Disturbing, isn’t it?
So if one keeps all of these canards in mind, descendants of Jews from Poland could be forgiven for thinking there are still some deeper, darker sentiments behind the Polish government’s proposal to get law enforcement involved in stomping out historical inaccuracies and misleading semantics.
Furthermore, in their defensiveness while under the microscope, Polish people argue that their ancestors, who were under occupation themselves, should not have been expected to risk their lives to help save Jews from deportation to the camps. And hey, it’s not a totally unreasonable consideration, since the Polish people too had families to protect. Yet, with that in mind, when they now lecture us on how “aggressive” Israeli Jews are towards Palestinians, firstly, they tell us we were not brave enough to fight our own battles (but like everyone else these days, they don’t like it when we do). Secondly, they want consideration for their own human fears and flaws in specific circumstances, yet are quick to take a partisan stance towards another country whose people face fear and terror in this day and age, and are just as human and flawed, and ultimately want to protect themselves and their kids from danger.
So yes, it frustrates me to see these same Polish people take the intellectually lazy route and think of Israelis, no doubt some of whom are descendants of those Polish Jews, as the aggressors. “Phew, I don’t have to feel so bad now”.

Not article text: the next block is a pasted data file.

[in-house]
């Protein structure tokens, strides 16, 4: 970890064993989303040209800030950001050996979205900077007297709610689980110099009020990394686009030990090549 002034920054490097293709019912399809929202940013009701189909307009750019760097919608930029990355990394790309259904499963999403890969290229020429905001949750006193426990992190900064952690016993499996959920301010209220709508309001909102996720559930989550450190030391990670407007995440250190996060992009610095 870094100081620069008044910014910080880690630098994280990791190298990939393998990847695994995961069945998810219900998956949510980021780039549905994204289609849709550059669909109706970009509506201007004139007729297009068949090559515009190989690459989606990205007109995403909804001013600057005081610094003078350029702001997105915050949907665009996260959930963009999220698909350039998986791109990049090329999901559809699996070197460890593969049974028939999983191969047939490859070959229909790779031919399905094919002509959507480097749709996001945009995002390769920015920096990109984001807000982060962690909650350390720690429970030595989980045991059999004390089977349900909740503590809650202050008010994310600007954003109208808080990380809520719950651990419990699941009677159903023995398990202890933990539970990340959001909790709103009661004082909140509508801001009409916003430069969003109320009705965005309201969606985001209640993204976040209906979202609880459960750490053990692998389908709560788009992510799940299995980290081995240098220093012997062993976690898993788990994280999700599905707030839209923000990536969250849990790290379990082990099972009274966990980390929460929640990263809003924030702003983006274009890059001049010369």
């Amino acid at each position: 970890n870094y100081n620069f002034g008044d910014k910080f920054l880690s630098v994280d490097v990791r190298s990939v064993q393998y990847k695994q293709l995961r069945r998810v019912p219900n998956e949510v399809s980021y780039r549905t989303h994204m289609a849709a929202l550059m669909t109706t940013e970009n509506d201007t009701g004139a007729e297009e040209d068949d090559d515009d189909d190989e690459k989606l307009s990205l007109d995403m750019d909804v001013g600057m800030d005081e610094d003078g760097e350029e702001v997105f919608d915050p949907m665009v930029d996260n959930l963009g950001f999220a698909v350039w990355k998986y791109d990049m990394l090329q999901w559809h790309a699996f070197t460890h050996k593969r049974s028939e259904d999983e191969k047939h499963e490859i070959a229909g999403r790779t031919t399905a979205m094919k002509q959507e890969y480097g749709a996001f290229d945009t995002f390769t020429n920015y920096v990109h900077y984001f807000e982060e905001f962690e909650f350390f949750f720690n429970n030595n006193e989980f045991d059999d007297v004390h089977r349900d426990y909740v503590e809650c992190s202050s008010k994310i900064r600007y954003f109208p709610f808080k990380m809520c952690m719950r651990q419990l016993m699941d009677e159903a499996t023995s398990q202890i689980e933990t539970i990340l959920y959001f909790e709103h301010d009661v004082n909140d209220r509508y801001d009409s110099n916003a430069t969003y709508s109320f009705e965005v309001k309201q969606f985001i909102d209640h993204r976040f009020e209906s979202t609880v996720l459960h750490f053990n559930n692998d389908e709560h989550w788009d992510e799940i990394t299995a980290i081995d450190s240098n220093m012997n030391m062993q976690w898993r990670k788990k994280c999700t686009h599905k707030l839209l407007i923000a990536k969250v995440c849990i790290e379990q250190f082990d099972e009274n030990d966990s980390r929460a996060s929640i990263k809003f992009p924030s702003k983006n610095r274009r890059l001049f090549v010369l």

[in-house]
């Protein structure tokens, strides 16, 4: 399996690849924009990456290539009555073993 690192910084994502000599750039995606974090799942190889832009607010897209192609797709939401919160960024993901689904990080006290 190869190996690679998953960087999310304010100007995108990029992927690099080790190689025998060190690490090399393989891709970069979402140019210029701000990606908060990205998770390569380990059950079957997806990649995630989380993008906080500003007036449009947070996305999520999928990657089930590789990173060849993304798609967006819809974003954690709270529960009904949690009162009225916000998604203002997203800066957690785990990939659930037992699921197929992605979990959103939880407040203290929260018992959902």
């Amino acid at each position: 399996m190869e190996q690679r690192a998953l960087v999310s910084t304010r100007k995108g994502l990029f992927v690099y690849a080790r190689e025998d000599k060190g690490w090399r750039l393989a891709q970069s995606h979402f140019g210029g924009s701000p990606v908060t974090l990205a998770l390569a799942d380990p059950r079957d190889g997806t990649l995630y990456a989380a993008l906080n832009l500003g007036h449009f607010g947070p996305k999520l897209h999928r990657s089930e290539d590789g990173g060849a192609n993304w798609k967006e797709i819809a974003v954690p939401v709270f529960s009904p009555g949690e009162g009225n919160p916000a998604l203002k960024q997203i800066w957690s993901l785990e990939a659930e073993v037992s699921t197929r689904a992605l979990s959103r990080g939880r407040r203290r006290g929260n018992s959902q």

My point is, while a nation’s citizens can’t be blamed for a knowledge gap in their own history, they can be blamed for their prejudices that would skewer Jews at both ends, and if they choose to defend their predecessors’ lack of courage to physically save Jews back then, the least they can do is grow enough backbone to take ownership of their nation’s past mistakes, rather than try to defend their own honour by casting stones at Jews and Israel.
So where do we go from here?
It should be clear that the pushback against this insane legislation, including its amendments, does not come from a place of wanting to single out the Polish people for demonisation or to imply that they were the actual instigators of the Shoah.
Another obvious thing that Poland might want to consider, is that do they want to take steps toward becoming like the totalitarian oppressors that they once lived under, by legislating against rhetoric that makes them uncomfortable?
And in the long run, wouldn’t it be more stressful for the Polish people, in their defensiveness, to have to resort to all kinds of paradoxical rhetoric and logical contortions, than it would be to simply face some unpleasant truths about their country’s past, head on?
As for Mark Zuckerberg’s ostensible sangfroid towards the proliferation of conspiracy theories and historical distortions, when will he finally see beyond those dollar signs? Because right now, he’s creating a few paradoxes of his own with Facebook’s selective protection of certain groups by arbitrarily banning users for making comments that are considered even perceived slights against them, while not only making it ok for other groups of people to not only be maligned but have their own complaints about genuine harassment, hate speech, racism and threatening language be dismissed. I wonder if it’s just a coincidence that his fellow Jews just happen to be among the latter group.
Yes, it’s all very nice that Zuckerberg has been known to make the occasional perfunctory pretence at embracing his Jewish roots, such publishing a few photos having Shabbat and giving his daughter a kiddush cup to hold. But what he is actually teaching his kids is that their connection to their heritage is limited to a couple of superficial traditions, and that the history of their people doesn’t matter, because it’s now allowed to be up for debate.
Whose history will be next in line for shredding and rewriting, I wonder? “First they came for the Jews…..”.